Mounting Research Suggests Delaying Formal Instruction for Children

I came across this brief article outlining the current research evidence that overwhelming supports beginning formal instruction at around the age of seven years old. Read it and see my comments below:

When are we going to take play seriously and give it the recognition it deserves? Somehow, parents have to get this valuable information so they can understand the essential role of free-play in their children’s lives. Children need playful activity; it is as necessary to their healthy development as nutritious food and loving care. Brain research is showing us the important job of play in increasing synaptic growth of the frontal cortex – the part of the brain associated with higher level thinking skills. Not to mention the benefits in areas like motivation, emotional well-being, and self-regulation.

To quote the article: “In my own area of experimental and developmental psychology, studies have also consistently demonstrated the superior learning and motivation arising from playful, as opposed to instructional, approaches to learning in children. Pretend play supports children’s early development of symbolic representational skills, including those of literacy, more powerfully than direct instruction. Physical, constructional and social play supports children in developing their skills of intellectual and emotional ‘self-regulation’, skills which have been shown to be crucial in early learning and development. Perhaps most worrying, a number of studies have documented the loss of play opportunities for children over the second half of the 20th century and demonstrated a clear link with increased indicators of stress and mental health problems.”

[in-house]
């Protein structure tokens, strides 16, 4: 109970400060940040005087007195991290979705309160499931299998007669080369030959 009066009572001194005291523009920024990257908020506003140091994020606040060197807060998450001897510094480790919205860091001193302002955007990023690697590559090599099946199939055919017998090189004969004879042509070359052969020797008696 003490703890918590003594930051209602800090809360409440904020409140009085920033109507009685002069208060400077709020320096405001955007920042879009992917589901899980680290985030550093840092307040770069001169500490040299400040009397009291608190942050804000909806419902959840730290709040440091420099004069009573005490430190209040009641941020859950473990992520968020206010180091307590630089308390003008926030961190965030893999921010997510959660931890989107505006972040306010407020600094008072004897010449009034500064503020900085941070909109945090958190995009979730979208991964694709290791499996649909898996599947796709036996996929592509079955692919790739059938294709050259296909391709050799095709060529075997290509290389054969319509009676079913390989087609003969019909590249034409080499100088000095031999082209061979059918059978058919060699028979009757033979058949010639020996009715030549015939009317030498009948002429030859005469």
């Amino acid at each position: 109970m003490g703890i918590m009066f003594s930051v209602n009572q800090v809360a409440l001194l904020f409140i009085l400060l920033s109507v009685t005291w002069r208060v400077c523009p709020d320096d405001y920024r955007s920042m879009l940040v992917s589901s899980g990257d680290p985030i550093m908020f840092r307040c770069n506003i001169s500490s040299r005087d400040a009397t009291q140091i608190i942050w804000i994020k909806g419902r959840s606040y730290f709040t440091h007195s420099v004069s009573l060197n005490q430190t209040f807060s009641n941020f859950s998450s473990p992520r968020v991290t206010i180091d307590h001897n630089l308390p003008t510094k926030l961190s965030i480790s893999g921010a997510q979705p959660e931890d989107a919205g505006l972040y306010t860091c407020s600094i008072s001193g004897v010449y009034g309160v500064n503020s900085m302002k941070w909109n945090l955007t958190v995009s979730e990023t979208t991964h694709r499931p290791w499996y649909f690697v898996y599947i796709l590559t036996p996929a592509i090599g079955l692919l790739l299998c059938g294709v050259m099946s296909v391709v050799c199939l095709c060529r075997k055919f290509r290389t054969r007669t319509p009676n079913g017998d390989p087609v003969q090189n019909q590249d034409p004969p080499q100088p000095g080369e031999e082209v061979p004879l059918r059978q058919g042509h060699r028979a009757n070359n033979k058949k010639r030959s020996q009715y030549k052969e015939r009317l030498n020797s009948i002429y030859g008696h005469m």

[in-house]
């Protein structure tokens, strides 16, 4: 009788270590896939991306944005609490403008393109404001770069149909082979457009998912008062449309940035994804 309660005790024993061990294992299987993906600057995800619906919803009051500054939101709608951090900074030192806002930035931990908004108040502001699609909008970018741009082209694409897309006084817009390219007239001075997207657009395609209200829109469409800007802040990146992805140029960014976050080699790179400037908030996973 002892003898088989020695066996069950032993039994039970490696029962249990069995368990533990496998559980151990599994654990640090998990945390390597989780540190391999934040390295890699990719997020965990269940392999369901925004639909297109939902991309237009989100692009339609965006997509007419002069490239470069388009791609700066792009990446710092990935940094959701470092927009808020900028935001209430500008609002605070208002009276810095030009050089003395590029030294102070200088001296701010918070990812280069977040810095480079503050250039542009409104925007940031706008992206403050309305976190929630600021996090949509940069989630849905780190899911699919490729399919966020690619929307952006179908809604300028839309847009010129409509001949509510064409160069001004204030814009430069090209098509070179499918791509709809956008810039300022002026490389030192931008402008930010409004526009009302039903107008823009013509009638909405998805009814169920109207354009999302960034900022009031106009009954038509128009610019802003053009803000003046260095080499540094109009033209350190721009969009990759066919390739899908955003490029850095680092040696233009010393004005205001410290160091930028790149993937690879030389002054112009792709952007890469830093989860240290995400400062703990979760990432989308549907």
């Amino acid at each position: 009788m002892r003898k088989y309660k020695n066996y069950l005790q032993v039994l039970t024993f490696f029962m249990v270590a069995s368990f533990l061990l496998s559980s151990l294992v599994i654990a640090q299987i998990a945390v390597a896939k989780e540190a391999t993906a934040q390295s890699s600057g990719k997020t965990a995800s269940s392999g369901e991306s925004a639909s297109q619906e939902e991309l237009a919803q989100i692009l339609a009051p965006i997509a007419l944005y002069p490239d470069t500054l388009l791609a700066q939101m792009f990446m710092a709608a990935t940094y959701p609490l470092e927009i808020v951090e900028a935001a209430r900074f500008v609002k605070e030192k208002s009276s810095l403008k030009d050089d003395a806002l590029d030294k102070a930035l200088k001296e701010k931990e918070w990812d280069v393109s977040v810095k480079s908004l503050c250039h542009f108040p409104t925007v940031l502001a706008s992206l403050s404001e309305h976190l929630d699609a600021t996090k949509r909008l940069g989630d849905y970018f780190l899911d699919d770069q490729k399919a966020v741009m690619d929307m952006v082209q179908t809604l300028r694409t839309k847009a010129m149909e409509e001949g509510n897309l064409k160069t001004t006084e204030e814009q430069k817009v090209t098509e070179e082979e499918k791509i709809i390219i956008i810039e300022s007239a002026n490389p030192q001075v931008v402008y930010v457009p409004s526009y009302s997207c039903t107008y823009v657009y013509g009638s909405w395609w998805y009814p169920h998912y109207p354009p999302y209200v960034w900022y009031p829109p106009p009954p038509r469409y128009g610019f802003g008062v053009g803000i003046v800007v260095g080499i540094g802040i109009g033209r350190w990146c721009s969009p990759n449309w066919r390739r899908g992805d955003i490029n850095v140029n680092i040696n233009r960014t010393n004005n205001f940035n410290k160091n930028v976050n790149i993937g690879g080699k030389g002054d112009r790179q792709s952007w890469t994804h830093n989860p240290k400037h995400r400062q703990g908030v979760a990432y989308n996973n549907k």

For me, this evidence just reinforces the importance of making play and time spent in nature a priority in our family life. Yesterday, I took my youngest to Thacher State Park. She brought a bucket and a shovel, and spent the next several hours playing in and around a river. She collected rocks and I pointed out the fossils to her. We tried catching a frog for a long time. She built a ‘nest’ and pretended the rocks were her eggs. She sat on them for quite a while and I taught her the word ‘incubation’. The joy of that time together was that it evolved organically from her imagination and interests. We didn’t plan any of it beyond, “Let’s go to the river and play”. If you’re open and curious to where the child’s playful activity takes you, so many opportunities for fun and learning pop up. It is a delightful surprise to realize we don’t have to try that hard!

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